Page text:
could be made in favor of someone like Doblado. Lobo said he
planned to meet with the 120 member senior officer corps on
February 16 and make the case for the need to change the
leadership. He said he would do the right thing with regards
to the military and would show the U.S. and the world that he
was in control, but said he would not be hasty in making the
decision. The Ambassador suggested that Lobo act sooner
rather than later since the international community had not
yet voiced this concern publicly. If he waited the
international public criticism would not be long in coming
and he would then be seen as bowing to foreign pressure,
which would be worse. Lobo said he would take U.S. views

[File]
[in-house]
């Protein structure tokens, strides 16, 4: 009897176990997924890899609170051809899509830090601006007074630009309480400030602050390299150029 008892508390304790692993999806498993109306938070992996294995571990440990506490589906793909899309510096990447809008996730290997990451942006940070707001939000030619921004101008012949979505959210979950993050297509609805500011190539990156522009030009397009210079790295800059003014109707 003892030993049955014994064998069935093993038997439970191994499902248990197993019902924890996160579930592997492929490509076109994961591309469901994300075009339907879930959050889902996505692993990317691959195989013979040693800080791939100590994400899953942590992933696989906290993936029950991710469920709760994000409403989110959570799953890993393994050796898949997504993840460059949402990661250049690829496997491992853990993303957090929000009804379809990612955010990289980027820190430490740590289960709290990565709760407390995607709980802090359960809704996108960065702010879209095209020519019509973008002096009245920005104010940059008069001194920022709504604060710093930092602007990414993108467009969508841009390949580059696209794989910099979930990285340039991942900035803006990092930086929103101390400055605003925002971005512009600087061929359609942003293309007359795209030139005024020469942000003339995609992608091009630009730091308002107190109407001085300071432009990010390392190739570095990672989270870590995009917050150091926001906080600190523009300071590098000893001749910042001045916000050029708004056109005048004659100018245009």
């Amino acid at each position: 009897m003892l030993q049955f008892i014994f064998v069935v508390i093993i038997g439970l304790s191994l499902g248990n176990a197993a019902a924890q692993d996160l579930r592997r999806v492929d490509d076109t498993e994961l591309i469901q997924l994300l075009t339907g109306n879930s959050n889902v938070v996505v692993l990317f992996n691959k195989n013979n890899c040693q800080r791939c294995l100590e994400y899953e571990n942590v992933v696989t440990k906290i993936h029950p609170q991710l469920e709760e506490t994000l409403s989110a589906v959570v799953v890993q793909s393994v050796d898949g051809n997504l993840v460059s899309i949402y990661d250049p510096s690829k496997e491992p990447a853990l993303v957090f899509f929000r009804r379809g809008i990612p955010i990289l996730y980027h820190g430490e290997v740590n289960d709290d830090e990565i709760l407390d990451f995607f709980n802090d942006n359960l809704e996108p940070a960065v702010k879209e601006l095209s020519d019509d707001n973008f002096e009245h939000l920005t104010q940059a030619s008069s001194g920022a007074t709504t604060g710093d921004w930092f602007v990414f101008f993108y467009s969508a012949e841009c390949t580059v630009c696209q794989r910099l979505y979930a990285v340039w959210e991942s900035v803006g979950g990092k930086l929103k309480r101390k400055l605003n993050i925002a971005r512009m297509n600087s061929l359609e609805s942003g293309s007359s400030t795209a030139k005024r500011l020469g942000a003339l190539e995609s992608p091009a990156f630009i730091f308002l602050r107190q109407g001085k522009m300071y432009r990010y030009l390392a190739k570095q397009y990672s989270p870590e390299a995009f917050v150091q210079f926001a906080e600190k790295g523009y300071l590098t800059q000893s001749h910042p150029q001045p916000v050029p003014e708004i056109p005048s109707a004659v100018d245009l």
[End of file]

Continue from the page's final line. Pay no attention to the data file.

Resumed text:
into consideration in making his final decision. He said he

TEGUCIGALP 00000143 002.2 OF 002

would ultimately do the right thing.
LLORENS

Cable que se refiere a un supuesto caso de corrupción de Micheletti

El embajador asegura que Micheletti aprovechó la confusión provocada por la crisis política tras el golpe de Estado para adjudicar contratos poco transparentes y sin ningún beneficio para el Estado

29/01/2011
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ID: 249740
Date: 2010-02-20 00:05:00
Origin: 10TEGUCIGALPA160
Source: Embassy Tegucigalpa
Classification: CONFIDENTIAL
Dunno:
Destination: VZCZCXRO8507
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C O N F I D E N T I A L SECTION 01 OF 02 TEGUCIGALPA 000160

SENSITIVE
SIPDIS

STATE FOR WHA

E.O. 12958: DECL: 02/19/2020
TAGS: EAID, ECIN, EINV, ENRG, KJUS, PGOV, HO